On 5th of August 2019, the President of India promulgated the Constitution (Application to Jammu and Kashmir) Order, 2019. It revokes the special status given to Jammu & Kashmir under Article 370 and Article 35A.
A separate Bill – the Jammu and Kashmir Reorganisation Bill 2019 – was introduced to bifurcate the State into two separate union territories of Jammu and Kashmir (with legislature), and Ladakh (without legislature).
The National Commission for Scheduled Tribe had written to the Union Home Minister and Union Minister of Tribal Affairs recommending the inclusion of Ladakh under the 6th Schedule of the Constitution of India. The Union Territory of Ladakh, being predominantly a tribal region, has its own unique culture and heritage which needs to be preserved by the government for the inclusive growth and development of the diverse Indian nation.
Ladakh was once an independent Himalayan kingdom with political history dates back to 930 A.D. Ladakh constitutes about 70% of the total J&K territory with a distinct political and cultural identity of its own. Since 1949, Ladakh people have been demanding Union Territory status for their region and their demand is based on geographical, cultural, linguistic and political lines. Ladakhis do not want to involve with the anti-India movement in the Kashmir valley. Hence, people of Ladakh demand a union territory status with an elected legislature to run their own affairs and safeguard their interests.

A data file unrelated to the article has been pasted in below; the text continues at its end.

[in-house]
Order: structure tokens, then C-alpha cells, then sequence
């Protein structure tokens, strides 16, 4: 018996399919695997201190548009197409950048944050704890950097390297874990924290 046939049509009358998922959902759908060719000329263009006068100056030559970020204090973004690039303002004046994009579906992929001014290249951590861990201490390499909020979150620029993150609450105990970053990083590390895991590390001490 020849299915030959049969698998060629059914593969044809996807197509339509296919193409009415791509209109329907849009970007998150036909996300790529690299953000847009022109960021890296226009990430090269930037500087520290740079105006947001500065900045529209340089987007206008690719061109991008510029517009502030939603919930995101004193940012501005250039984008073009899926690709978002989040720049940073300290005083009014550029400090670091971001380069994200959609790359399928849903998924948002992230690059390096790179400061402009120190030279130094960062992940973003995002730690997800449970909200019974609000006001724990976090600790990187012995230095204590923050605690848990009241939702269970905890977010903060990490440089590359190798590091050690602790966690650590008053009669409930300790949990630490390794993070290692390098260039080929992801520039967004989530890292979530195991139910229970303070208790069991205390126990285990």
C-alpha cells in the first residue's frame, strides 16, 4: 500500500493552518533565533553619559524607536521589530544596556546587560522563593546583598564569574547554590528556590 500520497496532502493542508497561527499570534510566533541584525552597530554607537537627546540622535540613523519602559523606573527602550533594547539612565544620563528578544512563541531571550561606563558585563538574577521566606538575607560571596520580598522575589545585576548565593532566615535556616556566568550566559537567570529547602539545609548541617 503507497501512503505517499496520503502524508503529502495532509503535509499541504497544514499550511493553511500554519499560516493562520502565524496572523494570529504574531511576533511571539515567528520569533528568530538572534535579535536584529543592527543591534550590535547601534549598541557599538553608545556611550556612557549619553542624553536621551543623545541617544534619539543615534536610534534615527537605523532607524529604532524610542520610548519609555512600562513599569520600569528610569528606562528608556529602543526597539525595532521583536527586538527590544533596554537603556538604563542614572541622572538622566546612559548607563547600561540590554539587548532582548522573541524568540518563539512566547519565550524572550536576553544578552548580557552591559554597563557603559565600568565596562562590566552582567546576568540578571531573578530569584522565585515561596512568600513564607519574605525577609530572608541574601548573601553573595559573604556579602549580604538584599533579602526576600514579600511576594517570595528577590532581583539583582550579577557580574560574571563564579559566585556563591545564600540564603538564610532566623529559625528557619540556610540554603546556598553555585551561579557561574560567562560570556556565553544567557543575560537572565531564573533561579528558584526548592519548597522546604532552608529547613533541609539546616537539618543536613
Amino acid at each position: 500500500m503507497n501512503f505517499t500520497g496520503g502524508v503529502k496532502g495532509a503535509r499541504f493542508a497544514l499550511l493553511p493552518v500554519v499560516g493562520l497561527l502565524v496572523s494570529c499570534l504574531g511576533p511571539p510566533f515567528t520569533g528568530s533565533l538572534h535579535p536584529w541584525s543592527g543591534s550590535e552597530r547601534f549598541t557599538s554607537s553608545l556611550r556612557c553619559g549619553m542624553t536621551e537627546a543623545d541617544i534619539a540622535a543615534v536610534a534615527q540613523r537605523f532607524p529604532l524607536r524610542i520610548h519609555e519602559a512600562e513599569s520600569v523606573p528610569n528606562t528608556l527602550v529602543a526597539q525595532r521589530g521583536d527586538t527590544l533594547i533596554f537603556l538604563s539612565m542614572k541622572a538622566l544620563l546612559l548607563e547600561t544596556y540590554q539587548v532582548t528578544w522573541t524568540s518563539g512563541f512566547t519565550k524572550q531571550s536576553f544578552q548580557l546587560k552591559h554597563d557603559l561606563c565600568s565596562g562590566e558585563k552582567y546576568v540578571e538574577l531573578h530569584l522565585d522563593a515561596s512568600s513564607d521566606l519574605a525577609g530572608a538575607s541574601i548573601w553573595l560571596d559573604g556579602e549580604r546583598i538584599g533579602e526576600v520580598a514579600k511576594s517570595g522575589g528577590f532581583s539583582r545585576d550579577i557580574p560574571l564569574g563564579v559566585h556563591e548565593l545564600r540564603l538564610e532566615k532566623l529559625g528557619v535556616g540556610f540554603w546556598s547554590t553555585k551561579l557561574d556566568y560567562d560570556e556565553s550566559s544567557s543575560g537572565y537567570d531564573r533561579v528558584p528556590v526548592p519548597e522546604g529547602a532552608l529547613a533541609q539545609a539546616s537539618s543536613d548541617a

The Madras High Court has recently ruled that the Lieutenant Governor (L-G) of Puducherry should not interfere with the day-to-day administration of the Union Territory when an elected government is in place.
The court argued that the continued interference from the L-G would amount to running a “Parallel government”.